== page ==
Gold Currencies

Gold Currencies

Gold Currencies

Brazil, Russia, India, China and South Africa (BRICS) are discussing the possibility of establishing a separate gold trading system. The level of trust between them can help establish an intra-group gold trading platform, which would be 100% backed by physical gold.

The BRICS countries account for 40% of the world’s population and about 25% of the world’s domestic product.

They are large economies with substantial reserves of gold and a huge production and consumption of it. A new system may serve as a basis for the further creation of new benchmarks.

The Bank of Russia and the People's Bank of China have already created a platform that would unite gold trading by the world's two biggest gold buyers.

Combining the pricing of oil in Yuan, using gold-backed futures contracts in Shanghai, founding of the Asian Infrastructure Investment Bank, and the New Development Bank, China has set up an alternative to the Bretton Woods, Western-World-dominated establishment.

The dollar’s value in terms of the other major currencies is rigged within a narrow range. When the Federal Reserve began printing money (Quantitative Easing or QE) in order to bail out the big banks by purchasing their mortgage derivatives, the Japanese, EU, and British central banks also printed money. Since all printed money, this kept the US dollar from declining in terms of yen, euros, and pounds.

In order to maintain this illusion of stable currency values despite the printing of money, the Federal Reserve had to stop the dollar price of gold from rising. The way this has been done in recent years is for banks acting as agents for the Federal Reserve to do short sales of gold by dumping large numbers of uncovered or “naked” gold futures contracts in the gold futures market (Comex). The sudden appearance over the space of a few minutes, usually in quiet trading hours, of large numbers of new contracts knocks down the gold price.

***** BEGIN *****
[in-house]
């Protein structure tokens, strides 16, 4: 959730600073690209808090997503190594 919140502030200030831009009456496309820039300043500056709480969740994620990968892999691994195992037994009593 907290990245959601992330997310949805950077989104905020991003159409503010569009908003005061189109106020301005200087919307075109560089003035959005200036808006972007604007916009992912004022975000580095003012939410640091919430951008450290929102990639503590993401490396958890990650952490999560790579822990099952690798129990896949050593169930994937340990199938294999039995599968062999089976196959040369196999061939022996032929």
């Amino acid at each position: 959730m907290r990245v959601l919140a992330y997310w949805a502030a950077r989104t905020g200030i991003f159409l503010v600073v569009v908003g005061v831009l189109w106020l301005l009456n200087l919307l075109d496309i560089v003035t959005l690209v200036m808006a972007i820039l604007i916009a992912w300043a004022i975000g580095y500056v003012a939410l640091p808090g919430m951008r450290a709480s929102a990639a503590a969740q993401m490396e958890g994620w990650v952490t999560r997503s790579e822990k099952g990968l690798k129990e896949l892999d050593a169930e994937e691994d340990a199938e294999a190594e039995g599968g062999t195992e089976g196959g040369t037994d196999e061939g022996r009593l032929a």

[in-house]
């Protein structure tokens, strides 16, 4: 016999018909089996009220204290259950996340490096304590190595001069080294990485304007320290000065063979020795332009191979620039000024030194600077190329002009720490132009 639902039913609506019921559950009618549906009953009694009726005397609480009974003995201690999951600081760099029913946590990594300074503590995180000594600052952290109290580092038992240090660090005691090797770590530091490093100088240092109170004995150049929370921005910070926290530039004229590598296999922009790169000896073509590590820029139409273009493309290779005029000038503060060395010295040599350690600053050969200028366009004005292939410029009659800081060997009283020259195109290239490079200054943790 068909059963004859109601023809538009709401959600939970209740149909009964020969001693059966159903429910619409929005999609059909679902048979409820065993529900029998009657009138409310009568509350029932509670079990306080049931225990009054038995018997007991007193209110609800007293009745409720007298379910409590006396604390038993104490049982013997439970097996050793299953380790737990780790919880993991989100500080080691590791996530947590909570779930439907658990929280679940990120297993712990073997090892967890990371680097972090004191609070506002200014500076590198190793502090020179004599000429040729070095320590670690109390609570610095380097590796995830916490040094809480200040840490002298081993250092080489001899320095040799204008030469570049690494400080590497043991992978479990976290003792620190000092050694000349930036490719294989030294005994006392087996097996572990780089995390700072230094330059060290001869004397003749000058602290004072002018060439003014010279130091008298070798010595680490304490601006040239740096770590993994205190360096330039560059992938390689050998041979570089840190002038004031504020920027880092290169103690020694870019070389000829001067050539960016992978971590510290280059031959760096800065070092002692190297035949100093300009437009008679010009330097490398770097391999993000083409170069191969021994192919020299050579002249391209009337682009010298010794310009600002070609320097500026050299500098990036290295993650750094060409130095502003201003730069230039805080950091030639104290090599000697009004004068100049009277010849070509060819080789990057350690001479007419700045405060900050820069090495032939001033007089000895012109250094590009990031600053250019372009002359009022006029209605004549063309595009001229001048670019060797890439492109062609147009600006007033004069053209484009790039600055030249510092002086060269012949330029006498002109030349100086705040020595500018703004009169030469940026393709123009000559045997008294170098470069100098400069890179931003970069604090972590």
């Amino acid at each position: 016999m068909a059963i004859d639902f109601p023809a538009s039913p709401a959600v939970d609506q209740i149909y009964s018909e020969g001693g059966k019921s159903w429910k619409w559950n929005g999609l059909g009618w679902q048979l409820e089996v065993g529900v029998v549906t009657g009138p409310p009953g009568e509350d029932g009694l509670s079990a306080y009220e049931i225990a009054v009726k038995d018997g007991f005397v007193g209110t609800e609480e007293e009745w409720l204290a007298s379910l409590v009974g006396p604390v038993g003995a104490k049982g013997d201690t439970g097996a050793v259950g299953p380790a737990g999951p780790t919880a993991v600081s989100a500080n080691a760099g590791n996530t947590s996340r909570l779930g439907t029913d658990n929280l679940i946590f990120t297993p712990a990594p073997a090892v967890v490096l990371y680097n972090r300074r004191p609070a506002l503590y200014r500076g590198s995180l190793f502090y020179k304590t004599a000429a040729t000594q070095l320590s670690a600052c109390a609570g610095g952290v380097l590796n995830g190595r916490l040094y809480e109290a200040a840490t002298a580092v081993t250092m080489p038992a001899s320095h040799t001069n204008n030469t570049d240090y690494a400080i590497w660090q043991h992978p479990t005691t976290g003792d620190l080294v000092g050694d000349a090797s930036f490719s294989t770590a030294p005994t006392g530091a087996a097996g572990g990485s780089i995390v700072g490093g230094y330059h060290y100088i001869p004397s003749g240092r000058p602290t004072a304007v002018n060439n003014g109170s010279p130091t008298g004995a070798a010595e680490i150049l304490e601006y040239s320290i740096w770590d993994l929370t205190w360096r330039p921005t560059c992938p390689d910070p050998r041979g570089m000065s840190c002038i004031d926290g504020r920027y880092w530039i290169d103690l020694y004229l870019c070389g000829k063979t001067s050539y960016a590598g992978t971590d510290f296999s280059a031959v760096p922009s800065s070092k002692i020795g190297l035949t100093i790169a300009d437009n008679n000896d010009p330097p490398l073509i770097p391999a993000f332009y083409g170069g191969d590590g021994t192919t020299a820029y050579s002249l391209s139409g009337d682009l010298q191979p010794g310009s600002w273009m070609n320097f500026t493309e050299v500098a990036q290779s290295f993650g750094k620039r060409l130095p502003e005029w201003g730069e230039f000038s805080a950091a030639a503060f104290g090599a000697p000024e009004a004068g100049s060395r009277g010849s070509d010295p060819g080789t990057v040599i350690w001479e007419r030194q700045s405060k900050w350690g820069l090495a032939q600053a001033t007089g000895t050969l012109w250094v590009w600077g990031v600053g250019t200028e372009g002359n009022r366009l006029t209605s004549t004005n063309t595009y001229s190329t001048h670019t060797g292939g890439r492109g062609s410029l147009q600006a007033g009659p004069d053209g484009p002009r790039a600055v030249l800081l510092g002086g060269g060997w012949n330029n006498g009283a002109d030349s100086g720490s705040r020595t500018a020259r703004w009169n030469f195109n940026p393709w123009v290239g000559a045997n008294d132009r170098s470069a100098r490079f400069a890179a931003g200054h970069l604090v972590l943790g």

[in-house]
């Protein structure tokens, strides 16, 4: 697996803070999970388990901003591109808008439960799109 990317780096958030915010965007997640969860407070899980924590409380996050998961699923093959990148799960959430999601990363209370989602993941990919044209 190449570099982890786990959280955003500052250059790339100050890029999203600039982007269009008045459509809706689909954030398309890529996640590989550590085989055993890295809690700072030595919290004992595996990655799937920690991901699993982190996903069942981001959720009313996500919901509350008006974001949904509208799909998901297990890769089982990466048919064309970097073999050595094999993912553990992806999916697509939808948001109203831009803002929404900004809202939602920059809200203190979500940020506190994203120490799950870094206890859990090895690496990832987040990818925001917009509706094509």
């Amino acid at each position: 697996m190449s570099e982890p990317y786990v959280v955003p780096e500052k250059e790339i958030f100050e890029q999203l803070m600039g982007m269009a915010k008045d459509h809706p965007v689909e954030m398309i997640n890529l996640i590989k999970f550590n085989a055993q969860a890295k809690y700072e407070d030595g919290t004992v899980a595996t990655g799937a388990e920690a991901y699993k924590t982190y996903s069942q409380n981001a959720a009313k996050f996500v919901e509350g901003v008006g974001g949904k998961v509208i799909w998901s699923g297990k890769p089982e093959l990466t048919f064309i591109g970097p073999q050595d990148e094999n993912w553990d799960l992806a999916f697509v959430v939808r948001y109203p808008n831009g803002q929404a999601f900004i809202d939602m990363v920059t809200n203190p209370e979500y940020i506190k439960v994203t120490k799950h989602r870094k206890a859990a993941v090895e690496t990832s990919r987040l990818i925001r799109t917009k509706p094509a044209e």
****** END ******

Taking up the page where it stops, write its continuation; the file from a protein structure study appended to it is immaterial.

The price of gold is unique in that it is not determined in physical markets where people buy and sell the physical metal. Instead it is determined in a futures market where future contracts are settled in cash. Unlike the stock market where a short-seller actually has to cover his short sale by having the shares, in the gold futures market short-selling does not require the short-seller to have the gold he is selling short. He, or rather, the large bank, can simply print paper contracts, just as the Federal Reserve prints dollars, and dump the contracts in the paper gold market.

The large increase in supply of paper contracts increases the supply of contracts in the futures market and drives down the price, thus subsidizing the actual purchase of physical metal by driving down the dollar price of gold.

The banks that do the short-selling make large profits. As the shock of a large number of shorts drives down the gold price, the Hedge funds sell their holdings into the decline which drives the price down further. Then the banks buy the contracts they sold at a price below the sale price, close their position, and count their profit.

All Western currencies are over-valued in terms of gold. More evidence is the decline in purchasing power in terms of goods and services of all Western currencies.